Oklahomans stood in line Saturday to do their part to keep children safe by picking up free gunlocks. Ice cream cones weren't the hottest items at Braums stores Saturday morning it was gunlocks.
So many people want to lock their guns away that even the supply ran out after just two hours.
"We've got guns in the house we've got a new baby and it's important to keep the guns locked up," says Chris Burnhan, gun owner.
Lieutenant Governor Mary Fallin is hoping the locks will keep children from getting shot accidentally.
"We find that Oklahomans are responsible gun owners and we've seen that today by all of the people who have some out to get free gun locks," says Fallin.
The locks are free thanks to the National Shooting Sports Foundation in Washington, D.C., which responded to a request by Fallin. This time around 25,000 locks went out from Braum's parking lots across the state. In the next few months that number is expected to hit 100,000. These are free, but they normally cost about $10 each. But as many parents have tragically learned, gunlocks are worth it at any price.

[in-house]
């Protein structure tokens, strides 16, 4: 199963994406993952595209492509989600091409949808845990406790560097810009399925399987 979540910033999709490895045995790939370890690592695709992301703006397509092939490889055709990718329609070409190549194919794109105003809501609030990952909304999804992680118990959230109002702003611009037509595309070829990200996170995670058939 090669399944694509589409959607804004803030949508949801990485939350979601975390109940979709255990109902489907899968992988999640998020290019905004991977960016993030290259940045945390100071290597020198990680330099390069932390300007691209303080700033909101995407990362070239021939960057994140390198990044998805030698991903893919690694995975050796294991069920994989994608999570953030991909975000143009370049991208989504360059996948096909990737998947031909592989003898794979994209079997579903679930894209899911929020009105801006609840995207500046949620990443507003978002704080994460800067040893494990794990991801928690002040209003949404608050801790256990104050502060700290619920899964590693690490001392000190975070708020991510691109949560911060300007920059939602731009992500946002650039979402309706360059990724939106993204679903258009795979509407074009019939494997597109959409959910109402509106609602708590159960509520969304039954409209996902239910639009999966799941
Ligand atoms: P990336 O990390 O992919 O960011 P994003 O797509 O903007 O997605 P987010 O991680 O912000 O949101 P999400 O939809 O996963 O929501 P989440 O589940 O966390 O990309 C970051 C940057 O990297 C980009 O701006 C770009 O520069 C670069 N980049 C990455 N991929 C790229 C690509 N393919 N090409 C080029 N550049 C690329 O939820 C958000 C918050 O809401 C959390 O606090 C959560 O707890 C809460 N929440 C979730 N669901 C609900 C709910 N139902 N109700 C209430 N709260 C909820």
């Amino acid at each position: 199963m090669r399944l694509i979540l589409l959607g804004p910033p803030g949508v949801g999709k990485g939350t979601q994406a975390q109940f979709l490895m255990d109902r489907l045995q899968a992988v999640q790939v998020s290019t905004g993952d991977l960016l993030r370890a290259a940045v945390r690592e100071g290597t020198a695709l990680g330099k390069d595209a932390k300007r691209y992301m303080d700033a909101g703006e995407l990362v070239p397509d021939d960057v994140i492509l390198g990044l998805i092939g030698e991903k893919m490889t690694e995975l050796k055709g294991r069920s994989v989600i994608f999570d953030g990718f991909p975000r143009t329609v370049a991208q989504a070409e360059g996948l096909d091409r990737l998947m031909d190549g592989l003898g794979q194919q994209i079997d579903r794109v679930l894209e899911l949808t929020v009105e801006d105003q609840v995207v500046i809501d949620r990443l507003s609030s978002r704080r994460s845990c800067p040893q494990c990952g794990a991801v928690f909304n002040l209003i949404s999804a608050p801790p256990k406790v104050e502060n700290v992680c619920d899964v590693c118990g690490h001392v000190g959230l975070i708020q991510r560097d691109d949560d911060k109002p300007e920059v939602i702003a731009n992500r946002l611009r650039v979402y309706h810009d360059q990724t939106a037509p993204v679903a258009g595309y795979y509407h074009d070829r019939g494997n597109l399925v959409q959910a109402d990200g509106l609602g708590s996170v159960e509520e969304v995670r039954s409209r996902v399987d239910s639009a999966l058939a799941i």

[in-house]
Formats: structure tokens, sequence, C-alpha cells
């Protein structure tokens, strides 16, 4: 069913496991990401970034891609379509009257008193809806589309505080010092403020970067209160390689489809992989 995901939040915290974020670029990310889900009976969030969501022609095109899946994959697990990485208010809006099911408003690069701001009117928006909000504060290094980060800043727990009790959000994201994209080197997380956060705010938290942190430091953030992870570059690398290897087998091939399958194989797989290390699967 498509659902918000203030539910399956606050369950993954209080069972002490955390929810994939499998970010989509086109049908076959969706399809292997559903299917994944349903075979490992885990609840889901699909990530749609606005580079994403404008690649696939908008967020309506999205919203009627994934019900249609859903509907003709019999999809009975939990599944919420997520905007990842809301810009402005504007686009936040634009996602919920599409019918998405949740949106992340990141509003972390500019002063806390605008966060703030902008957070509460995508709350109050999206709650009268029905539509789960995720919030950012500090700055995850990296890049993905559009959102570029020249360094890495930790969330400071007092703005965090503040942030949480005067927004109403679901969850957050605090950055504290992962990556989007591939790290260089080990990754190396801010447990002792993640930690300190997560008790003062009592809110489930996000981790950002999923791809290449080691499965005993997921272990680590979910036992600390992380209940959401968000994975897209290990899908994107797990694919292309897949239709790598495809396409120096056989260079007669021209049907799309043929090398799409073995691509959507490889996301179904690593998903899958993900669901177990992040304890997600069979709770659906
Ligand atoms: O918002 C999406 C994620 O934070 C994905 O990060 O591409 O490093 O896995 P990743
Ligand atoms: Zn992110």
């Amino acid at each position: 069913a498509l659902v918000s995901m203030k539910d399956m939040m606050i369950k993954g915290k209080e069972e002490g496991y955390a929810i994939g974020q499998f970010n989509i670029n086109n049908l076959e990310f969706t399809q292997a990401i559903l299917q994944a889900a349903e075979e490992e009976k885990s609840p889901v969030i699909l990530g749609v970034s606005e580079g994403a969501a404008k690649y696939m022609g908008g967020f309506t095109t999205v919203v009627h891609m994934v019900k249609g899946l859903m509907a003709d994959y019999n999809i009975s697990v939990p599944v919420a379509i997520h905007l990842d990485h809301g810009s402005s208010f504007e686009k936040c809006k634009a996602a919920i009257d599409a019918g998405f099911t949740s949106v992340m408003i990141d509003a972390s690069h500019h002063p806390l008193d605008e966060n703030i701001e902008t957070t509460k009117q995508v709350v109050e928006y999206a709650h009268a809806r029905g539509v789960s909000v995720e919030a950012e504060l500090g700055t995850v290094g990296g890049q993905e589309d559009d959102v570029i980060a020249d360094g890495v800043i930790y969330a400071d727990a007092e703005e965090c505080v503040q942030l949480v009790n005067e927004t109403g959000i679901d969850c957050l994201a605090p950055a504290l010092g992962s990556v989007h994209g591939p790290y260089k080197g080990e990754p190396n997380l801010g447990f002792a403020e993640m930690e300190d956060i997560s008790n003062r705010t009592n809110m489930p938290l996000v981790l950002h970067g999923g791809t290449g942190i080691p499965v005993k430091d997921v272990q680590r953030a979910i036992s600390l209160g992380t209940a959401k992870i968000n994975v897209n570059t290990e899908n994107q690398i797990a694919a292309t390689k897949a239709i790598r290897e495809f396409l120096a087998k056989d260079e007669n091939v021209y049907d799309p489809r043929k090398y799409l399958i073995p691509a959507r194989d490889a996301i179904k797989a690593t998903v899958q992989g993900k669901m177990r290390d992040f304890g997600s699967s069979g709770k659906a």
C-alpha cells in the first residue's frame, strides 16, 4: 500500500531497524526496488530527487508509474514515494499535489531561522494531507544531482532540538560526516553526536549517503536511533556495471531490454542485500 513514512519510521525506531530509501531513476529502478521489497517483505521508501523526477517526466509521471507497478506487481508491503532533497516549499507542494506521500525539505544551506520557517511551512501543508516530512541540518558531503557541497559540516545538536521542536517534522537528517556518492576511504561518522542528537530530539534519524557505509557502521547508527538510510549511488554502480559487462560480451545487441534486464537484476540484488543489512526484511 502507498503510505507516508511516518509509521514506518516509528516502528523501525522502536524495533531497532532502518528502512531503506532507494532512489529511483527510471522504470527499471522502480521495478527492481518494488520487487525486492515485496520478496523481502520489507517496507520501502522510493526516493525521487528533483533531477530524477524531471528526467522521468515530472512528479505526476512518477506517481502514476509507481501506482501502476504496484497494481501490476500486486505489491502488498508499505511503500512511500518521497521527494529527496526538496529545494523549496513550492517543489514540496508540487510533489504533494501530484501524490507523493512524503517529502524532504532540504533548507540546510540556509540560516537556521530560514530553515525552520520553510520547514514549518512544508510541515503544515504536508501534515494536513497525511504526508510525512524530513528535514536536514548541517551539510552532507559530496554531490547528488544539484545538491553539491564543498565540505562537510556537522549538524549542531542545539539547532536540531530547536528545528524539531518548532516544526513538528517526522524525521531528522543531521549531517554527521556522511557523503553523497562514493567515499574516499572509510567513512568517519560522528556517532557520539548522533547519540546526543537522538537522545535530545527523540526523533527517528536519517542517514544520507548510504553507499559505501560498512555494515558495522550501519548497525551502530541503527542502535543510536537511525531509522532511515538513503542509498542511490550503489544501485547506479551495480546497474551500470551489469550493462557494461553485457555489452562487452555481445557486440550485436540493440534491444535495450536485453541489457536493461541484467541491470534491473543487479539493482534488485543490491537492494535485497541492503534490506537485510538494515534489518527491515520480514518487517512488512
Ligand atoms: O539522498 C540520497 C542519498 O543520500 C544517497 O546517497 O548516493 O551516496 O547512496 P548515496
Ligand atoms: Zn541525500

Claudia Phillips' son, Nicholos, was shot at the age of four. Sixteen years later she's preparing to celebrate his birthday alone, again.
"A lady had a loaded gun in her son's bedroom floor and my little boy picked up the gun and put a cowboy hat on and handed it to a 15-year-old girl and bent over to pick up a toy hat for her and when he did she shot him," says Phillips. "She didn't know it was loaded she'd never been around guns and neither had he."
She hopes her loss will make gunowners think twice about leaving their guns unlocked.